Design for Freedom
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IT is to be hoped that the Hon. John Scott Maclay, the new Minister of Transport, will shortly call the leaders of the Road Haulage Association into consultation on the denationalization of road haulage. Although the Government has given no hint of sweeping changes in the present order, early discussions with the industry are important. The Association's scheme, described in "The Commercial Motor" last week and more fully explained in this issue, provides a* practical basis on which road haulage could be handed back to free enterprise in four stages.
Still more important, it calls for the immediate abolition of the 25-mile limit and the licensing of vehicles run by the Road Haulage Executive in the traffic areas in which they are based. It is provided that those who purchase vehicles from the R.H.E. should be granted licences, without proof of need, for a period sufficient to guarantee at least five years' continuity of operation. This safeguard is essential to give re-entrants to the haulage industry security of tenure while they are st customers whom they have lost. Later they would have to justify their licences.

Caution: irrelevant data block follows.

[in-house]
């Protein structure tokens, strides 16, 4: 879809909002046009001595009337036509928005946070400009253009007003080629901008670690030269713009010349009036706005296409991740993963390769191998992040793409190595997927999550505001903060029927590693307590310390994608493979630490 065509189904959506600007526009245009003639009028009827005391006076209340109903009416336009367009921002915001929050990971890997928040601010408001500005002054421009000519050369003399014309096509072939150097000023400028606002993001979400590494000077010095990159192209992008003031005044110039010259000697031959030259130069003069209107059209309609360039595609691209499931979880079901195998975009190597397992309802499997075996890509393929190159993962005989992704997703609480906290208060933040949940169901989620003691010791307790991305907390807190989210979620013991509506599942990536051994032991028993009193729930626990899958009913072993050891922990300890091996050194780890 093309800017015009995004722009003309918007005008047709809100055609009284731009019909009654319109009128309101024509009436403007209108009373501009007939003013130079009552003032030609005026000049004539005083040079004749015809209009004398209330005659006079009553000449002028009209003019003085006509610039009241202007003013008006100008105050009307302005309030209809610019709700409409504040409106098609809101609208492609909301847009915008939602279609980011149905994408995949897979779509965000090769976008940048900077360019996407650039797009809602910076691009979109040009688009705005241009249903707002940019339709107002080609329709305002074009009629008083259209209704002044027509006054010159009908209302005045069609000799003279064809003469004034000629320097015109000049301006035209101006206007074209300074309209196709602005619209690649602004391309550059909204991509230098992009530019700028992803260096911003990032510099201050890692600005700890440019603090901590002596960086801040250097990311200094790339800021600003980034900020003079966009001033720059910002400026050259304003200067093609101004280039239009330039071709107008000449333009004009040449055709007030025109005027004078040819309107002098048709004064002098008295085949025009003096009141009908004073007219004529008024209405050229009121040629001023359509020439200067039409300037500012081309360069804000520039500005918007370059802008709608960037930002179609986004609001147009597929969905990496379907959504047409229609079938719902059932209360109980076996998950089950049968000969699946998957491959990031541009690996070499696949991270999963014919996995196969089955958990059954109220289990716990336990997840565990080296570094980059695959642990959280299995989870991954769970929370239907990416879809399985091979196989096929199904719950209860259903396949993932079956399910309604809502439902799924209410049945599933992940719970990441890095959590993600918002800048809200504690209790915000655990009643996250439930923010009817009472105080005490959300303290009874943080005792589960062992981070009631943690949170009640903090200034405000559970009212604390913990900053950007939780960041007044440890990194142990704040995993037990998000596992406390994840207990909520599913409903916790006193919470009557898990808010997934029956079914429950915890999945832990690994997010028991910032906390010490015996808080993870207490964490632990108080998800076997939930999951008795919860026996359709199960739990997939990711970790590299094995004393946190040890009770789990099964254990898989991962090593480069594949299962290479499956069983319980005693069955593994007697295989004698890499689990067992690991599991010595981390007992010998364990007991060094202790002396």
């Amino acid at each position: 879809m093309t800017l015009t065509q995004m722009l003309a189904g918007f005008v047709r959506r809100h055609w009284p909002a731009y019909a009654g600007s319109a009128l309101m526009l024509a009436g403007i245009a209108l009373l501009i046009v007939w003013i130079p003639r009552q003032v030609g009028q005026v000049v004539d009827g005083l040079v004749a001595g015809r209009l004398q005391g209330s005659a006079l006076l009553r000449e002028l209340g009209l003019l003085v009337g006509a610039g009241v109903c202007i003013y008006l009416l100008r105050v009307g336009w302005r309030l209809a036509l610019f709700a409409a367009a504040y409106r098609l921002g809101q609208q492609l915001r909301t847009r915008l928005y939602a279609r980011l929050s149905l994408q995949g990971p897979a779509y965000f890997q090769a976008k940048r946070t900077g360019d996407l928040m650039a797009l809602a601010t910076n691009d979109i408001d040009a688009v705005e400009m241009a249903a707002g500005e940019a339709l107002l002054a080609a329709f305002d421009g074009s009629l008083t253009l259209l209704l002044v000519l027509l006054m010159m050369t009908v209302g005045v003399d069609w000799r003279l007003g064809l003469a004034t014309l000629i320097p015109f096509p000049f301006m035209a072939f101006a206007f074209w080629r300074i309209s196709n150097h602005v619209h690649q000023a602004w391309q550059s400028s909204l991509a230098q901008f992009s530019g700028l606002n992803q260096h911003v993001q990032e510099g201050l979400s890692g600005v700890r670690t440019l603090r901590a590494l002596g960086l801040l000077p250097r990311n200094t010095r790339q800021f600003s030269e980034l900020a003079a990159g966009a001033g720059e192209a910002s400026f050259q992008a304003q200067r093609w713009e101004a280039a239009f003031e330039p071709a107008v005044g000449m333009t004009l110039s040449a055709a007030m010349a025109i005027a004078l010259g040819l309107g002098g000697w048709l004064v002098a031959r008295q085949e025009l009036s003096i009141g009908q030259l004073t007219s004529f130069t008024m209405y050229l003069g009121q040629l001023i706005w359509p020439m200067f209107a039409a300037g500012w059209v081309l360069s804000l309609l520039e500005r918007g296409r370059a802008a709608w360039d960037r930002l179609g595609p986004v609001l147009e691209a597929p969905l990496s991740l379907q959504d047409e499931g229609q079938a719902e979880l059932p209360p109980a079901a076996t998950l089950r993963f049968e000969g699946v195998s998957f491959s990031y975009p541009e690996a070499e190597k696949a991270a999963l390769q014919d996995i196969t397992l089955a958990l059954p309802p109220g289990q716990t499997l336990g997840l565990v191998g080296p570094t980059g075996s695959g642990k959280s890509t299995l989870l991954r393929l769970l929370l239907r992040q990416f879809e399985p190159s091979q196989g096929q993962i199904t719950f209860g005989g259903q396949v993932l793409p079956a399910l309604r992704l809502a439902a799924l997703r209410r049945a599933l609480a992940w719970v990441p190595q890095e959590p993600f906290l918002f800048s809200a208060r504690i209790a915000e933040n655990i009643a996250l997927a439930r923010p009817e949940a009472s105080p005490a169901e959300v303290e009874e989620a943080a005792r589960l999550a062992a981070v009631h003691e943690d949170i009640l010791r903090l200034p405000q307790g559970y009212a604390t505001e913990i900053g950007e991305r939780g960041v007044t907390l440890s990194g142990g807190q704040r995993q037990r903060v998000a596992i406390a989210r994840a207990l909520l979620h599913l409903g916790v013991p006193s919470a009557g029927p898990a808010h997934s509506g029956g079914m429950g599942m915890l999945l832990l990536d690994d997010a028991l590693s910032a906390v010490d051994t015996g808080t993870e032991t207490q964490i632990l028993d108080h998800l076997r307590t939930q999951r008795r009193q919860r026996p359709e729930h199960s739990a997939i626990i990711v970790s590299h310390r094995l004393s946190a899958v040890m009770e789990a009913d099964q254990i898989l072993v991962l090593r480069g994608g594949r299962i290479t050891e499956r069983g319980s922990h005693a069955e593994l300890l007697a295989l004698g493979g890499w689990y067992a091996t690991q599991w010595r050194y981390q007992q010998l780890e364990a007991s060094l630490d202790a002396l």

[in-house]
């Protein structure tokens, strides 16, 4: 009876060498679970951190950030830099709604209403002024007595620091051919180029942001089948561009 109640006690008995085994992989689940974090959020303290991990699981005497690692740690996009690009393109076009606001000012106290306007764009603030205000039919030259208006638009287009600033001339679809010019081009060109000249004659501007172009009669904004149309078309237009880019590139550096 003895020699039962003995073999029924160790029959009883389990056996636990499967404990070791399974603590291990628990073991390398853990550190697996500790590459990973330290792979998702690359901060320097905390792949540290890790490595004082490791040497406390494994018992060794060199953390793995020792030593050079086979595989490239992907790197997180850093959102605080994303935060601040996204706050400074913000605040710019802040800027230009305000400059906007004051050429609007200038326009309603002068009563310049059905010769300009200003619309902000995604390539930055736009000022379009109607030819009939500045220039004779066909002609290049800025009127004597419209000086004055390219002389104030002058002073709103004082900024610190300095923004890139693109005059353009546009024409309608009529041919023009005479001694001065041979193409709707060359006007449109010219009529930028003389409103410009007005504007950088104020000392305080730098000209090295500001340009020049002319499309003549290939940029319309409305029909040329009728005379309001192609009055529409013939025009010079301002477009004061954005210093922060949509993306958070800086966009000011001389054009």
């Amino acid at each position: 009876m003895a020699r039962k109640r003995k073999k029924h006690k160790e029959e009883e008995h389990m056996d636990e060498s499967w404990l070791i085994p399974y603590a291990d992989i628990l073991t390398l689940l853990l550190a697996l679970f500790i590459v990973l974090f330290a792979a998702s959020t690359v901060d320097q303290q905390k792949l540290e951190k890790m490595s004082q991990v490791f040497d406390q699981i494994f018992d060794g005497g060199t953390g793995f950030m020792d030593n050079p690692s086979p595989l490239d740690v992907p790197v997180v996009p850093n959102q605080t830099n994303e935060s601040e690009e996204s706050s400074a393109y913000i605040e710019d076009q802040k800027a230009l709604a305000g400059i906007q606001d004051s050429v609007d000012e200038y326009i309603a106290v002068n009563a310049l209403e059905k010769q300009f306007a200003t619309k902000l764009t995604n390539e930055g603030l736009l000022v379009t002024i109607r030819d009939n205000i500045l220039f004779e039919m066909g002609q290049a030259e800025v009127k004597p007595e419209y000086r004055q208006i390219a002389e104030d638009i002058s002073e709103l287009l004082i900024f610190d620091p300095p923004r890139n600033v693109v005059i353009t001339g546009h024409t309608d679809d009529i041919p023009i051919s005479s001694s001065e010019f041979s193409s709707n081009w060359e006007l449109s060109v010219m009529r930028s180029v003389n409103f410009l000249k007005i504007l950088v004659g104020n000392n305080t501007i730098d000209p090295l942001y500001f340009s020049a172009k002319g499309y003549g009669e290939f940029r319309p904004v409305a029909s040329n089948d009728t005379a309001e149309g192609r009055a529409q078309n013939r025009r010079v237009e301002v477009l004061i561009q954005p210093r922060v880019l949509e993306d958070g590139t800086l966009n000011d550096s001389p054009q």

The scheme rewards those who, through no fault of their own, had their businesses taken from them by the British Transport Commission, and those who had the courage to stand out against nationalization, but were forced under by the refusal, variation or revocation of permits. It discriminates against operators who sold OM voluntarily by allowing them to apply for the Executive's assets only after other applicants have been satisfied. This proposal may not be universally popular, but the objections to it are hypothetical rather than real. Those who willingly left the industry are probably not anxious to return to it.
The Pickfords organization, which has been described as a menace to the future of the free haulier, is treated as having been compulsorily acquired. The interests of free hauliers are safeguarded by the stipulation that Pickfords should be allowed no more tonnage than it held on January -1, 1948, when, with the main-line railways, it passed to the B.T.C. To disentangle the substantial additional tonnage which the organization has acquired in the process of nationalization presents a problem, but it is one that can be solved.
Whether he agree with all its provisions or not, every operator should support the R.H.A.'s plan. It represents a sincere attempt to unravel the knots which bind road transport, and the industry must present a united front to the Government in seeking its release from nationalization. Details can be hammered out during negotiation between the industry and the Government, but, for the sake of the speedy return of road transport to private enterprise, the broad principles upon which the R.H.A. has founded its plan must be accepted.